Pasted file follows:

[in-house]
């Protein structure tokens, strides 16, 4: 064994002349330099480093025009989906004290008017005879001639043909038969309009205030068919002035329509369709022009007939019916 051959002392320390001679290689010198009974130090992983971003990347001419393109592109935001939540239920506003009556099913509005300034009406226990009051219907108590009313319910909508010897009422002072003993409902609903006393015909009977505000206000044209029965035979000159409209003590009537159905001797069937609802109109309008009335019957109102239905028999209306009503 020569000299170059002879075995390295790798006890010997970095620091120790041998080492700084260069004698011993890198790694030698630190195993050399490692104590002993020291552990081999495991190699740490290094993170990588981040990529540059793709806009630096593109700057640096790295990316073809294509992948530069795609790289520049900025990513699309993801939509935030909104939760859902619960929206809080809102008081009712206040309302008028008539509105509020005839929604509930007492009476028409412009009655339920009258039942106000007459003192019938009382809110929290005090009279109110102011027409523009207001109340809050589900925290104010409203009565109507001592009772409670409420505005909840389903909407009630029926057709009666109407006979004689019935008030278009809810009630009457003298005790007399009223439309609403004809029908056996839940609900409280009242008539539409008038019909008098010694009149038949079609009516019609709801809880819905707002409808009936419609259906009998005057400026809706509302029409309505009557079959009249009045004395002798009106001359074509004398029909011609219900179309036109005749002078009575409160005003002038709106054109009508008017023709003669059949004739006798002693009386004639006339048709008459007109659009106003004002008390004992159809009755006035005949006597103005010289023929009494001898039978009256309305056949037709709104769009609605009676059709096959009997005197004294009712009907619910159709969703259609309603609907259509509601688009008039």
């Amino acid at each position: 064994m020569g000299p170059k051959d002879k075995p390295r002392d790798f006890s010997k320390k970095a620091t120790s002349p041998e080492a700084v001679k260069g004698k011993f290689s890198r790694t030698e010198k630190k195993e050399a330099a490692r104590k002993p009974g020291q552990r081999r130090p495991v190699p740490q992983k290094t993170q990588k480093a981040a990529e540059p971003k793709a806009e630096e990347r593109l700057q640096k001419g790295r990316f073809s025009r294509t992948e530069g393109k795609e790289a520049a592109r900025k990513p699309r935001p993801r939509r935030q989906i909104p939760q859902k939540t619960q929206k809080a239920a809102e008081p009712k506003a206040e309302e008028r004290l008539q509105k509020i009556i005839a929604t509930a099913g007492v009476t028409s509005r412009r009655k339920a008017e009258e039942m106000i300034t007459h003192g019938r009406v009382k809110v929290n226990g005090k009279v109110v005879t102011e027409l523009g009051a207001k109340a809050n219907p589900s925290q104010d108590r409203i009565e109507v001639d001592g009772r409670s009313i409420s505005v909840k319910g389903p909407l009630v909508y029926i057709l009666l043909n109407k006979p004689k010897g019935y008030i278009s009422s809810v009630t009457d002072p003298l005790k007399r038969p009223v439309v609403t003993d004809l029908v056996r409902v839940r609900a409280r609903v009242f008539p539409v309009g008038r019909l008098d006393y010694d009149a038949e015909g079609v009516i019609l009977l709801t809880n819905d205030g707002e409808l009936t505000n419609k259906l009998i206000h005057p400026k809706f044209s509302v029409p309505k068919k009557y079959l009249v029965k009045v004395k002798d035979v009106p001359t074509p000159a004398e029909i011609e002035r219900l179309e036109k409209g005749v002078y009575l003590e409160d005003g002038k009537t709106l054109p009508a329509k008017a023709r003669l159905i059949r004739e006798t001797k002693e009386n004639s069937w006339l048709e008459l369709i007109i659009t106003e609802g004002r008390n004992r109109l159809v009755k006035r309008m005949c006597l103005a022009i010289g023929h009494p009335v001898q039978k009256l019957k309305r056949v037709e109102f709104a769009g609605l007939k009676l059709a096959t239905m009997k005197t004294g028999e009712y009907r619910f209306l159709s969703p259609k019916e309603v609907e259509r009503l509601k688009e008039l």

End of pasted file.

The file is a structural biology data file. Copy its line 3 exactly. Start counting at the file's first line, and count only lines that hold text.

């Amino acid at each position: 064994m020569g000299p170059k051959d002879k075995p390295r002392d790798f006890s010997k320390k970095a620091t120790s002349p041998e080492a700084v001679k260069g004698k011993f290689s890198r790694t030698e010198k630190k195993e050399a330099a490692r104590k002993p009974g020291q552990r081999r130090p495991v190699p740490q992983k290094t993170q990588k480093a981040a990529e540059p971003k793709a806009e630096e990347r593109l700057q640096k001419g790295r990316f073809s025009r294509t992948e530069g393109k795609e790289a520049a592109r900025k990513p699309r935001p993801r939509r935030q989906i909104p939760q859902k939540t619960q929206k809080a239920a809102e008081p009712k506003a206040e309302e008028r004290l008539q509105k509020i009556i005839a929604t509930a099913g007492v009476t028409s509005r412009r009655k339920a008017e009258e039942m106000i300034t007459h003192g019938r009406v009382k809110v929290n226990g005090k009279v109110v005879t102011e027409l523009g009051a207001k109340a809050n219907p589900s925290q104010d108590r409203i009565e109507v001639d001592g009772r409670s009313i409420s505005v909840k319910g389903p909407l009630v909508y029926i057709l009666l043909n109407k006979p004689k010897g019935y008030i278009s009422s809810v009630t009457d002072p003298l005790k007399r038969p009223v439309v609403t003993d004809l029908v056996r409902v839940r609900a409280r609903v009242f008539p539409v309009g008038r019909l008098d006393y010694d009149a038949e015909g079609v009516i019609l009977l709801t809880n819905d205030g707002e409808l009936t505000n419609k259906l009998i206000h005057p400026k809706f044209s509302v029409p309505k068919k009557y079959l009249v029965k009045v004395k002798d035979v009106p001359t074509p000159a004398e029909i011609e002035r219900l179309e036109k409209g005749v002078y009575l003590e409160d005003g002038k009537t709106l054109p009508a329509k008017a023709r003669l159905i059949r004739e006798t001797k002693e009386n004639s069937w006339l048709e008459l369709i007109i659009t106003e609802g004002r008390n004992r109109l159809v009755k006035r309008m005949c006597l103005a022009i010289g023929h009494p009335v001898q039978k009256l019957k309305r056949v037709e109102f709104a769009g609605l007939k009676l059709a096959t239905m009997k005197t004294g028999e009712y009907r619910f209306l159709s969703p259609k019916e309603v609907e259509r009503l509601k688009e008039l």